the opinion that not only was the hearing afforded, but all the objections have
been specifically considered. The counter affidavit shows a document where the
objectors have been invited for the hearing on a fixed date i.e. 17.9.1991. We
are of the clear opinion that not only the objectors were heard, but their objections
were also decided. This contention raised on behalf of the appellants is
regards the affidavit of the lawyer appearing on behalf of the appellants in land
acquisition proceedings, we have gone through the affidavit. It is, however,
completely, bereft of the dates and other details. We, therefore, do not find
it fit to rely upon the same.
second contention raised by Shri Lalit, learned senior counsel is that though the
acquisition proceedings are over and the award is also passed, the possession has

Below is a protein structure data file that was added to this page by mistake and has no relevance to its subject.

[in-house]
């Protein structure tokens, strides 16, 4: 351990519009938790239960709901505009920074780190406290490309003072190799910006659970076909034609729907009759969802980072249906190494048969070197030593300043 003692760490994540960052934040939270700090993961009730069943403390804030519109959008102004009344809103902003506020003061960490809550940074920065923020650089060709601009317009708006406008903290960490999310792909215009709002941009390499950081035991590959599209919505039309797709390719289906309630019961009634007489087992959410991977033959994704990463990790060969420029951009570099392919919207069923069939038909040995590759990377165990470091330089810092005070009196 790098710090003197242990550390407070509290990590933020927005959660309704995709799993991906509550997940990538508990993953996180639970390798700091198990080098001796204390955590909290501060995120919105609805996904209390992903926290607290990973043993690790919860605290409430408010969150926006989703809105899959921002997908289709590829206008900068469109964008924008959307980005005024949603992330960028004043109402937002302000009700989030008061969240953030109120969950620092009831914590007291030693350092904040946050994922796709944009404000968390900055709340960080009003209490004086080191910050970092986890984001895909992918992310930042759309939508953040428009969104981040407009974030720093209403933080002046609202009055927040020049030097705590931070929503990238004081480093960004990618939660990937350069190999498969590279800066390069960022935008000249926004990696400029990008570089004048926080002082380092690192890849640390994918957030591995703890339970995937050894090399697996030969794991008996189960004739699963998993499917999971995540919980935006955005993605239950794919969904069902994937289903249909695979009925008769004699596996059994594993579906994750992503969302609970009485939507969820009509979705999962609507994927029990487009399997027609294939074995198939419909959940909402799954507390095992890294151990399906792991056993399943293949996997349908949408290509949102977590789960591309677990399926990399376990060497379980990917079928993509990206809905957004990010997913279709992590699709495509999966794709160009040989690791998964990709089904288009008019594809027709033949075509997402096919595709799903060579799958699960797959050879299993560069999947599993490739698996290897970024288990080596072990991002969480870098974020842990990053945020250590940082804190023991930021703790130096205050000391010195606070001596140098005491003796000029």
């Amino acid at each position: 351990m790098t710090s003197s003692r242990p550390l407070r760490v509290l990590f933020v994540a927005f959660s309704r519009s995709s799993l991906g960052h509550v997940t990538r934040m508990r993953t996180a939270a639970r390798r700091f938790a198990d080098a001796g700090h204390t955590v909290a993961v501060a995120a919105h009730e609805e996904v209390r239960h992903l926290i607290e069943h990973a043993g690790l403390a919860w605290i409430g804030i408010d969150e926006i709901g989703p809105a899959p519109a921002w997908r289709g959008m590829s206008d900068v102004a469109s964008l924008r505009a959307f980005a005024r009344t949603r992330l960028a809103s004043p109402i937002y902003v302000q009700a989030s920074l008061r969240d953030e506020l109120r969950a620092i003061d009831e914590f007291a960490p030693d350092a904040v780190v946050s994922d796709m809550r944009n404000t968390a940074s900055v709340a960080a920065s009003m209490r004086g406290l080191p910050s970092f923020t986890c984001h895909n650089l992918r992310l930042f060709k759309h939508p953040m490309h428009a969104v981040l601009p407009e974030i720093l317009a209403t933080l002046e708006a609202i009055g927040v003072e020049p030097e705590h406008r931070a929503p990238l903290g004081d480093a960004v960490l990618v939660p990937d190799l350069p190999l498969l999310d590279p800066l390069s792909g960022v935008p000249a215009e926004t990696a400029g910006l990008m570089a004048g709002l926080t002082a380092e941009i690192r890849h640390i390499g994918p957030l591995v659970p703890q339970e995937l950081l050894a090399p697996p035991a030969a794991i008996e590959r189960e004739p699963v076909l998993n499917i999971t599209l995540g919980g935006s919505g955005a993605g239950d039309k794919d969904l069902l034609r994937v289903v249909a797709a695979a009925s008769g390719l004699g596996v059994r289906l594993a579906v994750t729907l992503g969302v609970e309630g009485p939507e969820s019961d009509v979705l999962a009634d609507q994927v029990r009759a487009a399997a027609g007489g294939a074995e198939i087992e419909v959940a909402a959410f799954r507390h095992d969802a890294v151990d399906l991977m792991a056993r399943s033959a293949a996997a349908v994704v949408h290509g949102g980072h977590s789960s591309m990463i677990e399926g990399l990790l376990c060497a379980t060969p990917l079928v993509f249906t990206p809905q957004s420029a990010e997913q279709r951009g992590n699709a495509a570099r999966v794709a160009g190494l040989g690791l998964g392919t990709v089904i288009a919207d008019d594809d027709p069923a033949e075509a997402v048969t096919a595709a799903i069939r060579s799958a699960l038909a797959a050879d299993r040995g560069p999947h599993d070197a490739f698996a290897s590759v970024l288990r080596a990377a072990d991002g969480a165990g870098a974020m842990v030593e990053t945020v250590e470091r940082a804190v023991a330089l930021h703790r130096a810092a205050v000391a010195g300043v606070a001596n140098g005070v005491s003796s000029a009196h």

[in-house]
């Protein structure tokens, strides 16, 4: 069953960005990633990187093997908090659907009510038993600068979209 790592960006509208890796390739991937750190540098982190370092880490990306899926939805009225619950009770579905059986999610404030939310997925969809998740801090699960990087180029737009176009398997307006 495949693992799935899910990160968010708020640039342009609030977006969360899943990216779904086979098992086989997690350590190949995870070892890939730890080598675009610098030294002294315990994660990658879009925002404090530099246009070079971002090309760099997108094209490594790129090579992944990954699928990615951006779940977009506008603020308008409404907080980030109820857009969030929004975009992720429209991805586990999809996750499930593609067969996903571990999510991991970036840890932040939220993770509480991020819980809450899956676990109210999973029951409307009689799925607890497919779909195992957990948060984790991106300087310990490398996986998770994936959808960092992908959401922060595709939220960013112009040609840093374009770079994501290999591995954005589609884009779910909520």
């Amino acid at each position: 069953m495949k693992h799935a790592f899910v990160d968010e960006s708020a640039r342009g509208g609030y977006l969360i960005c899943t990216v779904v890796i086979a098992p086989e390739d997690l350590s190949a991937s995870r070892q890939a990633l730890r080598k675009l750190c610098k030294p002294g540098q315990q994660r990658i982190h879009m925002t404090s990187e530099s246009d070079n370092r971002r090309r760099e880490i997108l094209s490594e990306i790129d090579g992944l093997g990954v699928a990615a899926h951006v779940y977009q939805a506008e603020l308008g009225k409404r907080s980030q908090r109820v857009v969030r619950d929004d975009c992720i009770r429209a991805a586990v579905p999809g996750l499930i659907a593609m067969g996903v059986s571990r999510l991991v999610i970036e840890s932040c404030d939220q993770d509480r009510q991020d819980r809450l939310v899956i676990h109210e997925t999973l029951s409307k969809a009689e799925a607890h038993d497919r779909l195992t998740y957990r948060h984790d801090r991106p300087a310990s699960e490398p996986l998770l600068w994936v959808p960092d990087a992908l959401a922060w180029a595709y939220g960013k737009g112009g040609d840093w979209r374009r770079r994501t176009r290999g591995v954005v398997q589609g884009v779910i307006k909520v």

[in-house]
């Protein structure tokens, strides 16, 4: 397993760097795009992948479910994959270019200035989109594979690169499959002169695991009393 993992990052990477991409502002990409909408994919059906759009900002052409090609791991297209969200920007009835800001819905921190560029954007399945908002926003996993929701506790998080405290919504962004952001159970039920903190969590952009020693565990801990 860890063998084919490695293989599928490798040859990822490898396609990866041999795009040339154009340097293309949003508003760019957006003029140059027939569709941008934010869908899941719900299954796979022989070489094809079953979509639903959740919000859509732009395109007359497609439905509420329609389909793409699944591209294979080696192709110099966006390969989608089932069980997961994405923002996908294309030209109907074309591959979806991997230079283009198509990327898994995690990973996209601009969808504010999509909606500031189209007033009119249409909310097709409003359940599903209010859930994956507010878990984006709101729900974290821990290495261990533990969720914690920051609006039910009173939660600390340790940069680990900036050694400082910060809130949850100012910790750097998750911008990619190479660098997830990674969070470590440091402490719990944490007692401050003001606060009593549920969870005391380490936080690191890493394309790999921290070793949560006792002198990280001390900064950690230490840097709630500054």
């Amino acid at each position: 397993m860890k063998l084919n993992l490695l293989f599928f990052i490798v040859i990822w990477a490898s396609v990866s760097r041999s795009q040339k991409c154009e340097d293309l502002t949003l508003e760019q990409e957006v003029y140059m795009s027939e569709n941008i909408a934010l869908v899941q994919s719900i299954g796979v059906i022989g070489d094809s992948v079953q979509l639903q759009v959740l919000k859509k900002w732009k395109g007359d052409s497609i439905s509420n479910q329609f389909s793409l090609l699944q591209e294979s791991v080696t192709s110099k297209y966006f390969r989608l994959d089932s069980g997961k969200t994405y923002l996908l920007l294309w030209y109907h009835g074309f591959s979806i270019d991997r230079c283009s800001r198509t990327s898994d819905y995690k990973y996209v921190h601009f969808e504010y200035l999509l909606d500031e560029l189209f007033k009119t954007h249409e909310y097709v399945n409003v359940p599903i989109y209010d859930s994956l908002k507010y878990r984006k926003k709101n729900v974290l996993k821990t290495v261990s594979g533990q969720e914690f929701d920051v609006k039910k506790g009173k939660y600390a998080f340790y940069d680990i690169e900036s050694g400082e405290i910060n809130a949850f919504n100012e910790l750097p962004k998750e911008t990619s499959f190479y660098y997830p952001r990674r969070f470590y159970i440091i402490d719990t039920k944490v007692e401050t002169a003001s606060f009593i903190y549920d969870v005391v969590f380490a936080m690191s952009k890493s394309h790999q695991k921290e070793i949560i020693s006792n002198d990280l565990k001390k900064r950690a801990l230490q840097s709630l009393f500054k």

not been taken at all. The learned senior counsel pointed out, relying on the
decision in Balwant Narayan Bhagde Vs. M.D. Bhagwan & Ors. etc. etc. [1976
(1) SCC 700] that as per the majority view expressed by Bhagwati & Gupta, JJ.,
it is the physical possession which should be taken in pursuance of the land
acquisition and not only symbolical possession or paper possession. The learned
senior counsel also relied on the report to suggest that inspite of the
acquisition, still the Revenue entries were in favour of the appellants showing
their possession and the cultivation by them in respect of the land. Shri Lalit
tried to show some photographs suggesting therein that the wicket gate had the
lock of the appellants and thus contended that the possession still continues
with the appellants.
In fact, it is a
question of fact as to whether the possession has been taken or not. However, the
respondents have produced the possession receipt, where it is suggested that the
possession was taken by the officers after going on the spot. Shri Vikas Singh,
learned senior counsel appearing on behalf of Mathura Vrindavan Development Authority
(respondent No. 3) pointed out that it would be impossible for the Collector or